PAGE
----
"Because dried fruit already has natural sugar, it should taste sweet enough without added sugars," she adds.
And because dried fruit is also full of fiber (a fruit's fiber content won't change from its fresh to dried form, btw), it slows how quickly the natural sugar in fruit raises your blood sugar, so you can avoid the spike and subsequent crash, says Gaffen.
You will want to carefully monitor portion size when eating dried fruit, however, as its portability also makes it easy to mindlessly eat an entire baggie of dried cherries. Since they take up less room in your stomach than fresh fruit, you'll likely eat more dried fruit to feel as full — and consume way more calories than you planned. (For example, 1 cup of grapes contains about 64 calories, while 1 cup of raisins has nearly 500 calories.) Remember, dried fruit is much more concentrated than its fresh counterpart. Gaffen puts it this way: Would you eat 10 fresh apricots? Probably not, but you could easily eat 10 dried apricots without really thinking about it. A good rule of thumb is to keep portion sizes of dried fruit to 1/4 cup, about the size of a golf ball, she says.
One surprising thing about dried fruit is that they're sometimes, coated in sulfites to preserve their color — yep, those same pesky preservatives found in wine.
Though sulfites are generally considered safe by the Food and Drug Administration, the FDA requires sulfites to be listed as an ingredient when present in any food, so a simple label check will reveal whether your bag contains any. Sulfate-free varieties may be less vibrant in colors, but they taste just as good, says Gaffen.
While it's uncommon, people who are sensitive to sulfites, such as those with asthma, may experience side effects such as abdominal pain, diarrhea, skin rashes, or something more severe like anaphylaxis if consumed, says Gaffen.
For others, sulfates may simply cause bloating and stomach cramps — not dangerous, but certainly uncomfortable.
So, bottom line: Is dried fruit healthy or not? It really depends on your personal goals and health. If you're not sensitive to sulfites and struggle to eat enough fresh fruit, a controlled portion of dried fruit can be a healthy snack. And dried fruits do count toward your total daily fruits recommendation, says Silvia Carli, R.D. with 1AND1 Life. Remember, though: Having fresh fruit also contributes to your daily hydration because of its natural water content, while dried fruit does not, says Carli. (Related: How to Deal with Stomach Pain and Gas — Because You Know That Uncomfortable Feeling)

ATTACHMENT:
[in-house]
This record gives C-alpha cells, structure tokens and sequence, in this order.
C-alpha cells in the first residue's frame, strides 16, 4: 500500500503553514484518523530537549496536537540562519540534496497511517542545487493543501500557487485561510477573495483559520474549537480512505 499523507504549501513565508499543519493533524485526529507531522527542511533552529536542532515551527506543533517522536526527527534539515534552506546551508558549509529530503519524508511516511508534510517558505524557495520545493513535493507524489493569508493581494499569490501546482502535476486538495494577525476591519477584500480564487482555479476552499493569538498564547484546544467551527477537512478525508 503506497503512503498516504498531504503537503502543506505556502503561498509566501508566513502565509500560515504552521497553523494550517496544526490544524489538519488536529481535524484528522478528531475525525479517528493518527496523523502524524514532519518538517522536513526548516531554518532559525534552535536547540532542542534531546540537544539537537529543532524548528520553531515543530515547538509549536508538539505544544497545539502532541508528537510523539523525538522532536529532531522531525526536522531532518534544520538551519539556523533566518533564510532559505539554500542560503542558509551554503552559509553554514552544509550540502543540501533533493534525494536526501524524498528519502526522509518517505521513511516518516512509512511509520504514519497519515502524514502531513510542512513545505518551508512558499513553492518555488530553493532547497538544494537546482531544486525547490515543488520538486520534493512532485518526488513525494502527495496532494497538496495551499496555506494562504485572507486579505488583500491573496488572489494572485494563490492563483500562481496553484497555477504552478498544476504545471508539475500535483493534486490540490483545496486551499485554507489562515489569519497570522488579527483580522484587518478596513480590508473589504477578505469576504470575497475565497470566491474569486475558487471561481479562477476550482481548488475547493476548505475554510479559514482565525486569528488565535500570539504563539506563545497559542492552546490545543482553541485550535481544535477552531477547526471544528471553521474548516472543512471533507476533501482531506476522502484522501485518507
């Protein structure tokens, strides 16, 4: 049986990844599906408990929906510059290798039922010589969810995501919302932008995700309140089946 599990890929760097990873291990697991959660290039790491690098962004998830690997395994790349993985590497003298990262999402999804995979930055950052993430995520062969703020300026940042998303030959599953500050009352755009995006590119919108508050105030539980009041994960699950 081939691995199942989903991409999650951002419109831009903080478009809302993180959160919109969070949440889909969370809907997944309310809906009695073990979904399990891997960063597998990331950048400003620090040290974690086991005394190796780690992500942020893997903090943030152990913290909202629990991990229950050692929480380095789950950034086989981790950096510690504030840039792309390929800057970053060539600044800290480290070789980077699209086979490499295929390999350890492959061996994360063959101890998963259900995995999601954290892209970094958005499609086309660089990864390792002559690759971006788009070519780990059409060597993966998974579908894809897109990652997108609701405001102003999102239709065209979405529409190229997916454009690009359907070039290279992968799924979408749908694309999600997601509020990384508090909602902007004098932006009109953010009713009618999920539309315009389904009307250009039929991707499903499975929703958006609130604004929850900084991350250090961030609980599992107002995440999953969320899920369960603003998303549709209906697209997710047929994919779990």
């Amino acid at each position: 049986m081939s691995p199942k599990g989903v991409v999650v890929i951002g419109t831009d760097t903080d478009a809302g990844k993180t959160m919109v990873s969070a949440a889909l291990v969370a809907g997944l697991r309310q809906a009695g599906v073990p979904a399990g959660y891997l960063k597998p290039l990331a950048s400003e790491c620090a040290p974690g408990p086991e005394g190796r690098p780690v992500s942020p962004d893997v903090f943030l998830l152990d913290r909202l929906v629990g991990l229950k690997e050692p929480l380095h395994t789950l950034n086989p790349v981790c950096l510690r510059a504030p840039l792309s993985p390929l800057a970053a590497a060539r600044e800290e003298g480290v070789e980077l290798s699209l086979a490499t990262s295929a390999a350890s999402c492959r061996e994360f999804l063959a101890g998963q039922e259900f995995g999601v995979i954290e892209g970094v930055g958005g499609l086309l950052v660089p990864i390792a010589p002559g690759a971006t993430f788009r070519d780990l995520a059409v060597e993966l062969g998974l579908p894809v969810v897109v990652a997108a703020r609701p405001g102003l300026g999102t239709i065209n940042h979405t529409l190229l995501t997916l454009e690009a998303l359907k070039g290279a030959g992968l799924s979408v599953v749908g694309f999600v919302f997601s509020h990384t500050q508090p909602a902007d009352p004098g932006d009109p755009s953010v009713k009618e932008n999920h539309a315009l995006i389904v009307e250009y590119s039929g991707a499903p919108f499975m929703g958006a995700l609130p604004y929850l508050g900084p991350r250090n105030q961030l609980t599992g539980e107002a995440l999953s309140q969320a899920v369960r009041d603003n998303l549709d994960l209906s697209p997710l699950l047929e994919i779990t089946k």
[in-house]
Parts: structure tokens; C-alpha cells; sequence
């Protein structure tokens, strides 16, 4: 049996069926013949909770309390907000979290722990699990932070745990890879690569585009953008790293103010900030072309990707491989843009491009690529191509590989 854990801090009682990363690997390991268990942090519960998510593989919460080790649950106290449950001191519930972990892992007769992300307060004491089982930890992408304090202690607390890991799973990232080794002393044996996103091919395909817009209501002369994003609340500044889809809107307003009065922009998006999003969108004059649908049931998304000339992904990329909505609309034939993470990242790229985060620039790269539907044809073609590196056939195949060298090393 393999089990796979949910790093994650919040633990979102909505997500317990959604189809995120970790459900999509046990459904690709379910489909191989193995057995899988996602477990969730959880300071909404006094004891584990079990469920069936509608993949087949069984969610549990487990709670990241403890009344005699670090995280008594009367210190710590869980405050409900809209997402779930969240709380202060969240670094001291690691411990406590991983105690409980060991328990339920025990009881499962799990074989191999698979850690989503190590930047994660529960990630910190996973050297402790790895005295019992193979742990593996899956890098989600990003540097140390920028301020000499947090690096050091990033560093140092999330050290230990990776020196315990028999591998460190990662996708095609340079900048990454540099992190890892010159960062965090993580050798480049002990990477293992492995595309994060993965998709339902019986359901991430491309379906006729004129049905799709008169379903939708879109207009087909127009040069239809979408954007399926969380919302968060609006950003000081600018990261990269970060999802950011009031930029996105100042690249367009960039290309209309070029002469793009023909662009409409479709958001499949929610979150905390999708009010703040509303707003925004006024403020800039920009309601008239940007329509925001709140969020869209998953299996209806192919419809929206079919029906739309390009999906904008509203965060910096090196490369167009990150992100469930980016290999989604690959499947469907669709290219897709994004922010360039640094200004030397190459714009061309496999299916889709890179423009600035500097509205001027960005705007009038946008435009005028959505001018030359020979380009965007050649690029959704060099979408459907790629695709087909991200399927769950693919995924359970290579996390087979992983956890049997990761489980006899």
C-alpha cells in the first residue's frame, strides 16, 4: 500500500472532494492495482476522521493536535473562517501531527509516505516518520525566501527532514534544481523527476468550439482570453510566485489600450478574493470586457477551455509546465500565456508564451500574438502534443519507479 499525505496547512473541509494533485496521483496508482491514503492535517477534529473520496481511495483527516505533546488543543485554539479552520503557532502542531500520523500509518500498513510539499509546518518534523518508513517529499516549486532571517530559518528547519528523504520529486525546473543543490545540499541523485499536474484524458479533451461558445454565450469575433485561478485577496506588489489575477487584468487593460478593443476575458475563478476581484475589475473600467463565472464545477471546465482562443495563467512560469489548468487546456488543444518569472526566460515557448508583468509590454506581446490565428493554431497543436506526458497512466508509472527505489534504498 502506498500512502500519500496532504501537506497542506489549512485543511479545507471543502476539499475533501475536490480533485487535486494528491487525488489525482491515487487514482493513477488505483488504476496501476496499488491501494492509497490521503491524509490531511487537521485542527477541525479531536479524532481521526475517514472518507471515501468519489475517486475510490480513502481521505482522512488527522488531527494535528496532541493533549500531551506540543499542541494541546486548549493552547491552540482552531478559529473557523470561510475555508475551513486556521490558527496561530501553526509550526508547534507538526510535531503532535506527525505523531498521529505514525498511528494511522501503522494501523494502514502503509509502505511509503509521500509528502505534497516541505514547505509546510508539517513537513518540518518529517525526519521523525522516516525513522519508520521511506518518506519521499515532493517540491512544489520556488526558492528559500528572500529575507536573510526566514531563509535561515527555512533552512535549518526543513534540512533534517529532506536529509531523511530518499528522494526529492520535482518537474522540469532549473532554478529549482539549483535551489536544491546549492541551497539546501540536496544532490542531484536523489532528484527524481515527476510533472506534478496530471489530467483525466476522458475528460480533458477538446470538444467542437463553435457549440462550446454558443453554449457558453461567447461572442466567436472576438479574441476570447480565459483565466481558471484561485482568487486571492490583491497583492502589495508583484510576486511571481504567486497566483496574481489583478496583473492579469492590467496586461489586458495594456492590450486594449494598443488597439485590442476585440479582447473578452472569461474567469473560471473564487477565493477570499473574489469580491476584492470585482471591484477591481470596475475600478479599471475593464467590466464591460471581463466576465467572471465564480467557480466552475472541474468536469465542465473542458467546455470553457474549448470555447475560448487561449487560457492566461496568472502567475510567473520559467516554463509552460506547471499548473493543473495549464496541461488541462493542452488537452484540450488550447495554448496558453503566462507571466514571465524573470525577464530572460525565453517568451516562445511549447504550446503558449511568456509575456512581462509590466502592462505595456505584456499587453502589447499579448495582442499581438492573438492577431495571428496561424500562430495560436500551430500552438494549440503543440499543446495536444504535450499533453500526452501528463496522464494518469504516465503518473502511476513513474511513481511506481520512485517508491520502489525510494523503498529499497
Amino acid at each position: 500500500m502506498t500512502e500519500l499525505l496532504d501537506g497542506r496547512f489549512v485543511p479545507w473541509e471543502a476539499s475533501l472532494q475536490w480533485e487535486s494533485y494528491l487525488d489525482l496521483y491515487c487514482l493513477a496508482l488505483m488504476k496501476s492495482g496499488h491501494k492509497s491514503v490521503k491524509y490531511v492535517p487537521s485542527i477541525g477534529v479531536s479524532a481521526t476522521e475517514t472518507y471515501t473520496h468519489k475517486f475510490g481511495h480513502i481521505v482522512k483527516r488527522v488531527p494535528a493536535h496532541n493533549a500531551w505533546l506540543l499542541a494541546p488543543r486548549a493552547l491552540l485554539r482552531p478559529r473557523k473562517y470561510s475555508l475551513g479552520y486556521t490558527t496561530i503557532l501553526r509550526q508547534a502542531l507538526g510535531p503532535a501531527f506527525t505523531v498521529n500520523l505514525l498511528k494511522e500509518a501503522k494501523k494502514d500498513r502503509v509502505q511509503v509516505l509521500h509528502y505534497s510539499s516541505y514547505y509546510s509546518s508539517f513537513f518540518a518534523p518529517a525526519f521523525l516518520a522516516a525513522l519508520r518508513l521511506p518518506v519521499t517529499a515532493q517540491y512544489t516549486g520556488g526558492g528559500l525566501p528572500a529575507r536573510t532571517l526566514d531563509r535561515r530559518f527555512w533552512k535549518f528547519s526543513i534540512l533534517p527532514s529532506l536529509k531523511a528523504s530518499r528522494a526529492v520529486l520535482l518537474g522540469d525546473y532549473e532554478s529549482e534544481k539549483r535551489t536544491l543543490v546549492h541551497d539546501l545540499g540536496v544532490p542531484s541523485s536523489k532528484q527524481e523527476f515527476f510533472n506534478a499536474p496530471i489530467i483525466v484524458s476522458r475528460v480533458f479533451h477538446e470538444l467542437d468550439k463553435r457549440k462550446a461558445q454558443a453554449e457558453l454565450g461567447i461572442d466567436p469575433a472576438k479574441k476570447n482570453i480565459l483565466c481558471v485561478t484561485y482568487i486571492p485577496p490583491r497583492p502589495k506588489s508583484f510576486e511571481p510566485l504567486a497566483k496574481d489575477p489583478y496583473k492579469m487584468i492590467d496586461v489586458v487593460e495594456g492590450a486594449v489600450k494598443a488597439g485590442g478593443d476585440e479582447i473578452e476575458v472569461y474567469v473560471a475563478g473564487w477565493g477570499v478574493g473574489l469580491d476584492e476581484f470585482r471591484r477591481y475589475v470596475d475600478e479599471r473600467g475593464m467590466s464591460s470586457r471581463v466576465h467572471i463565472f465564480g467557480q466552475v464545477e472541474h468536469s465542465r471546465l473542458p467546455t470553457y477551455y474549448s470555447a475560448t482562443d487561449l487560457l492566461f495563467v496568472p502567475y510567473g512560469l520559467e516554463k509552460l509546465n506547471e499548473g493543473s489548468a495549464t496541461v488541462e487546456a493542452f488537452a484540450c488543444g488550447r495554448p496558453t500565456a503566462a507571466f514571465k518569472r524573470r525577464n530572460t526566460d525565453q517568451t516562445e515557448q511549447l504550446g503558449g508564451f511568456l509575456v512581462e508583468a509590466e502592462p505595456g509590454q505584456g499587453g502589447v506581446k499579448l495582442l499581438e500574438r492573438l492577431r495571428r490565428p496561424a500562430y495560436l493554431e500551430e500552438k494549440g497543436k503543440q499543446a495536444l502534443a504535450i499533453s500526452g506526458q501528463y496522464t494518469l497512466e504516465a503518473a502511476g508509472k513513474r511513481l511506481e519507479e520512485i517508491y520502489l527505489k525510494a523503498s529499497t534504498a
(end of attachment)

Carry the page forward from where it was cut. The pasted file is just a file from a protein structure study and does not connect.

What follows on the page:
How to Eat Dried Fruit
Here's how you can incorporate dried fruit into a healthy eating plan.
Aside from tossing together a homemade trail mix, you can also add dried fruit to hot or cold cereals, baked goods, and salads. "It's a satisfying and simple way to eat more fruit and get a dose of fiber and [nutrients] in a healthy way," says Manaker. Trader Joe's has a wide selection of no-sugar-added dried fruit, including some hard-to-find options such as peaches, says Gaffen.
If you're buying more dried fruit than you plan to consume right away (remember, that long shelf life means you can buy in bulk), be sure to store it in an airtight non-metal container (if your fruit has sulfites, metal can cause it to change colors, says Gaffen) in a cool, dry place. You can even store it in the fridge.
Dried fruit can also be a perfect pre-workout meal, says Carli. Since it's mainly carbohydrates, a handful of dried fruit will provide quick energy and will be easy to digest (just avoid prunes, as they can cause GI distress due to their extra-high-fiber content and sorbitol, a sugar alcohol, adds Carli).
Whether you're eating fresh fruit or dried fruit, you're working toward the same goal of eating more whole foods overall. As long as you're avoiding varieties with added sugar (and sulfites, if you're sensitive), and watching portion sizes, both types will give you the same nutritional benefits.